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1.
00:27
2.
03:37
3.
4.
06:18
5.
04:02
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04:33
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04:37
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04:08
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10:20
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00:29
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21:31

about

Da d'Foc - Through the Fire

This an album of music inspired by the music of the troubadours of mediaeval southwest France. These were poet-musicians who lived and worked in the 11th & 12th centuries and where contemporary with the gnostic group the Cathars.

Some 300 troubadour songs have come down to us today, as well as a far greater number of songs from their northern French counterparts the trouveres.
It is known that at times the troubadours would employ others to perform their music, these often being professional musicians known as jongleurs. These players would also be called on to perform the instrumental music of the time, little of which remains. It is logical to suppose that a good tune composed by a troubadour may well have been performed instrumentally, and indeed some of the troubadour songs that still exist are written in the style of dance tunes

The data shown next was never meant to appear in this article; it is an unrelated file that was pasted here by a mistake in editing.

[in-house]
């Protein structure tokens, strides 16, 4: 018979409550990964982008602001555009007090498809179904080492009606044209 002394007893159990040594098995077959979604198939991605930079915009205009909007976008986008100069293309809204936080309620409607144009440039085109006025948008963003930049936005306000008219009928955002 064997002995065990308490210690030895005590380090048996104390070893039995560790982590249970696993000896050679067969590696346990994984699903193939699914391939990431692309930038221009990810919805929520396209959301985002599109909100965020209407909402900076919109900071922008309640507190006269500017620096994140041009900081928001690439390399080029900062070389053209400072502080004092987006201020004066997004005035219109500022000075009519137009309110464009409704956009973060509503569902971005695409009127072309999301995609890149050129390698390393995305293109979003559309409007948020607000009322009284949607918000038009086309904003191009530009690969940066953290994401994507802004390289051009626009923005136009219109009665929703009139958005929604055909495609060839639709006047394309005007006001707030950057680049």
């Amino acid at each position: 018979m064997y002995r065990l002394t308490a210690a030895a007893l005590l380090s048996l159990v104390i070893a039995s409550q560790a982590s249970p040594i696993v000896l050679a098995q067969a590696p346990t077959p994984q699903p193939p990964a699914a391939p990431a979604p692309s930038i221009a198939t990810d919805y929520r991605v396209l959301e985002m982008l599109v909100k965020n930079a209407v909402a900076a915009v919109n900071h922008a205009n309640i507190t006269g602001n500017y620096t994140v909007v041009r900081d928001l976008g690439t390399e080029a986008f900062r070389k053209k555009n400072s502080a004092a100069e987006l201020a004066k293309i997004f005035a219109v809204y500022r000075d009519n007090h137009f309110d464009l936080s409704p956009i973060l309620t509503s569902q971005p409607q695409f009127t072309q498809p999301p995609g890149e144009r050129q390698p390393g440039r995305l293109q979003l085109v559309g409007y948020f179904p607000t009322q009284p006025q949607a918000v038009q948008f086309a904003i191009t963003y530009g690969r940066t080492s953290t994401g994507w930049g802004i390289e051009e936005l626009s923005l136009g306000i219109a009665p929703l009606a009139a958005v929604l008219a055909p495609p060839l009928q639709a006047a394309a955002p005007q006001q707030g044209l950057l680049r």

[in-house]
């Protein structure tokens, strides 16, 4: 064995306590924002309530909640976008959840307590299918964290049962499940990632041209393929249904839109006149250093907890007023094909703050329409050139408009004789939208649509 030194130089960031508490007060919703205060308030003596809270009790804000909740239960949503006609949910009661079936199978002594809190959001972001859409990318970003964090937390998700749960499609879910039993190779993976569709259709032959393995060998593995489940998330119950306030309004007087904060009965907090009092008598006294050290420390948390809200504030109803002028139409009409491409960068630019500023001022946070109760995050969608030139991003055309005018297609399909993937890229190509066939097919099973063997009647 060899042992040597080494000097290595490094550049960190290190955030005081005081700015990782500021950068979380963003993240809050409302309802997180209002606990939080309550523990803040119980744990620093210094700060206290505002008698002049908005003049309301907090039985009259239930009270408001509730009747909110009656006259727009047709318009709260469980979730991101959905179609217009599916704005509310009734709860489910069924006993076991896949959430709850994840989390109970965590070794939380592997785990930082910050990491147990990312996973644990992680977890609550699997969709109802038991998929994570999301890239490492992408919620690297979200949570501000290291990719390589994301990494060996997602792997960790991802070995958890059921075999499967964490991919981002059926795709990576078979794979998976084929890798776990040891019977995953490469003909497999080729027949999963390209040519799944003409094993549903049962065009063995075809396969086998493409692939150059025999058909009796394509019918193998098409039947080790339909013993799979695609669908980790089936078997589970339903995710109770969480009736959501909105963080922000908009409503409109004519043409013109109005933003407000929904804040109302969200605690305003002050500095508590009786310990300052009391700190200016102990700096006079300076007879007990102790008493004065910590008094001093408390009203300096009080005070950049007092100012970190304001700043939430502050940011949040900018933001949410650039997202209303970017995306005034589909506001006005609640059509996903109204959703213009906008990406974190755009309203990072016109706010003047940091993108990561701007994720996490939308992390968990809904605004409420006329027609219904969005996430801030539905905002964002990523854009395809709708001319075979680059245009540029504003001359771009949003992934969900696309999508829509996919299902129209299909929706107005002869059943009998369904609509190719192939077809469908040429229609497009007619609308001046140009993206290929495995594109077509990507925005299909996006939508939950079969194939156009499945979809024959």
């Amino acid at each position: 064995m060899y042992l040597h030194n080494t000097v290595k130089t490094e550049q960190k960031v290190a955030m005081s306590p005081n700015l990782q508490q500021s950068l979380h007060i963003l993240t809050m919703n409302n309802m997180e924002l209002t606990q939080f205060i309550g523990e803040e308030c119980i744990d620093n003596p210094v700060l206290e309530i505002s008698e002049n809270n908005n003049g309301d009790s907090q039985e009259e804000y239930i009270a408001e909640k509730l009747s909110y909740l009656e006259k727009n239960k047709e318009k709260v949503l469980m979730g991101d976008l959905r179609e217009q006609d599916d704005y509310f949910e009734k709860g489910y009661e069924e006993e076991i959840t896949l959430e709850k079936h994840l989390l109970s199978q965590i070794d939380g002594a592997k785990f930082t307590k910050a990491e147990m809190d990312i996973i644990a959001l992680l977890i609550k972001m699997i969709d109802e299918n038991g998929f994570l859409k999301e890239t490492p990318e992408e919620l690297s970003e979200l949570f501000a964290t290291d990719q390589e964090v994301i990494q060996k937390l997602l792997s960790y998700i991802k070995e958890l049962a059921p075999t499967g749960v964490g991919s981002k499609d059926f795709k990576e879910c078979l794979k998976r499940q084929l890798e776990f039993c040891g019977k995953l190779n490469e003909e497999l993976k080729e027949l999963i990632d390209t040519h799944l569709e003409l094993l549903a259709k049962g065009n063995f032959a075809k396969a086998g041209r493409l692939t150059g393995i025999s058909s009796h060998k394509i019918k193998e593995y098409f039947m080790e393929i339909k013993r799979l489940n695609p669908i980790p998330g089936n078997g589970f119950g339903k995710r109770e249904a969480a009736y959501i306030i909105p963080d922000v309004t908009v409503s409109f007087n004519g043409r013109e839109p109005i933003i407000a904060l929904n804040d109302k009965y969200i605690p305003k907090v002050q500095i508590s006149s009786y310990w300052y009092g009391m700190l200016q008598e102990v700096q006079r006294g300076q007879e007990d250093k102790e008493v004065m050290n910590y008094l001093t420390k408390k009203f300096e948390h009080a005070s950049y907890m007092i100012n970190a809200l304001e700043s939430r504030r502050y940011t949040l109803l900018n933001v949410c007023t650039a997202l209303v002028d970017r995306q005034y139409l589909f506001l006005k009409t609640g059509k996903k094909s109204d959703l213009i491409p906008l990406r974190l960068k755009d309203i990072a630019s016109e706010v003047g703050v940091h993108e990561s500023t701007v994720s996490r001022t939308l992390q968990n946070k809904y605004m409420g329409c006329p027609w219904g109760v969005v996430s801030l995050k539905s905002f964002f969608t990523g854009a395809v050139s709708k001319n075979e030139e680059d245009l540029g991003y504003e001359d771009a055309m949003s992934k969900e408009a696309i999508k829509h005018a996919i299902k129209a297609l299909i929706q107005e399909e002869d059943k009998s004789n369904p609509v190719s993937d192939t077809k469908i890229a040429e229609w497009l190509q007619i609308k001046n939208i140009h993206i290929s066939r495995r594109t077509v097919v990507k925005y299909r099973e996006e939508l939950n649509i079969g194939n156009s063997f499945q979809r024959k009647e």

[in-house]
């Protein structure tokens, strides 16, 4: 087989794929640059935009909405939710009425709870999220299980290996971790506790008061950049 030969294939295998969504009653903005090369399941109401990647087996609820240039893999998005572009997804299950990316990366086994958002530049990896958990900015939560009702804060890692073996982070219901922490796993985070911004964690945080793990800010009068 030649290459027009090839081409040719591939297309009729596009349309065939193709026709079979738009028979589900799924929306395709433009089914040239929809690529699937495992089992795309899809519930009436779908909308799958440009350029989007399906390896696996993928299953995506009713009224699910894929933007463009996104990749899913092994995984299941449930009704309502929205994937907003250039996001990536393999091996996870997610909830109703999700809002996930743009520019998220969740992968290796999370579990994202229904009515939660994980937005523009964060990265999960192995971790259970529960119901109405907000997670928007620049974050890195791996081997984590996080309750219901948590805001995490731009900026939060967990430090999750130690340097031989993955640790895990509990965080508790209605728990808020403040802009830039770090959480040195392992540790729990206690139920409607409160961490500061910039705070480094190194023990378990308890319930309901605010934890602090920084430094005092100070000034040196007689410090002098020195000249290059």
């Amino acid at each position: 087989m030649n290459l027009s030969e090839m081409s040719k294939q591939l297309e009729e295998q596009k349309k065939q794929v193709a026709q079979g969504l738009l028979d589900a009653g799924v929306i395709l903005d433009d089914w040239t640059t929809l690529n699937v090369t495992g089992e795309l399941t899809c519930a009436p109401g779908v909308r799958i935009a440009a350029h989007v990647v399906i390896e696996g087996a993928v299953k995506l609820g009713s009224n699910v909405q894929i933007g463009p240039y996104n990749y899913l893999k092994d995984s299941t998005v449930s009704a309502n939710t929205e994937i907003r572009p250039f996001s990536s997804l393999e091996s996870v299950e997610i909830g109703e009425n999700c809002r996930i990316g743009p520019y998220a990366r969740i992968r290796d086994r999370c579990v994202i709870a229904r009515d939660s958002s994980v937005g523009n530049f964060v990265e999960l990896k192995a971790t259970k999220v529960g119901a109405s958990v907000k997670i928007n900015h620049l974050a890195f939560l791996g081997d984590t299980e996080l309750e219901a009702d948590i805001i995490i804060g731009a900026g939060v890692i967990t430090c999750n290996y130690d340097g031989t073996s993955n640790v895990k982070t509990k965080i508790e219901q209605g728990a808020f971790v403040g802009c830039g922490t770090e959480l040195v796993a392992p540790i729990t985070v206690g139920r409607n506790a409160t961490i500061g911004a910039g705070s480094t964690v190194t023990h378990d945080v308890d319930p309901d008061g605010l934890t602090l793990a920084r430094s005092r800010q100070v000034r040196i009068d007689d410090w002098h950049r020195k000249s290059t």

The most well know form of these dance tune is the estampie, or estampida. This is a stamping dance which became popular all over mediaeval Europe; examples of it being found even in English manuscripts of the time.
Much of this early instrumental music would no doubt have been improvised, that is to say made up as the music progressed; and the music on this CD follows this practice. Each piece began its life as a jam session which helped to formulate the finished piece.

They are all played on instruments the troubadours and jongleurs would have been familiar with, in fact many appear in illustrations of the period. Many of these mediaeval instruments are Arabic in origin, and these exist today in Arabic countries, almost unchanged in the past 800 years.

The music of the troubadours and jongleurs did not disappear all together, echoes of it remain with us even today. Their culture was destroyed in the war fought in Southwest France to destroy the Cathars, but their ideas passed on to Italy and became the seeds of the Renaissance, the rebirth. And perhaps in our own time the spirit of the troubadours has passed through the fire to be reborn once more:

Recomensar - we start again.

credits

released March 1, 1991

All pieces written, arranged and performed by
Bob Minney & Nicholas Breeze Wood

Each piece started life as a improvisation, which gradually got fixed as they were recorded - apart from the last track Tenso, which is a pure improvisation recorded in a church hall in Evesham - warts and all.

Recorded during the Winter of 1991
at Estampie, Evesham, and at the Friends
Meeting House, Evesham, Worcestershire, England.

Produced by Nicholas Breeze Wood
Digital Remastered January 2003

Nicholas Breeze Wood:
Medieval Lute • Guitarra Morisca • Sinfonye (Medieval Hurdygurdy) • Sixhole Pipe • Drums • Bells • Vox

Bob Minney:
Medieval Harp • Sinfonye (Medieval Hurdygurdy) • Sixhole Pipe • Plucked Psaltery • Drums • Gusla,
Medieval Lute • Guitarra Morsica • Vox

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about

Nicholas Breeze Wood UK

Multi instrumentalist singer-songwriter drawing on rock, Arabic and Medieval music, using instruments from all those traditions

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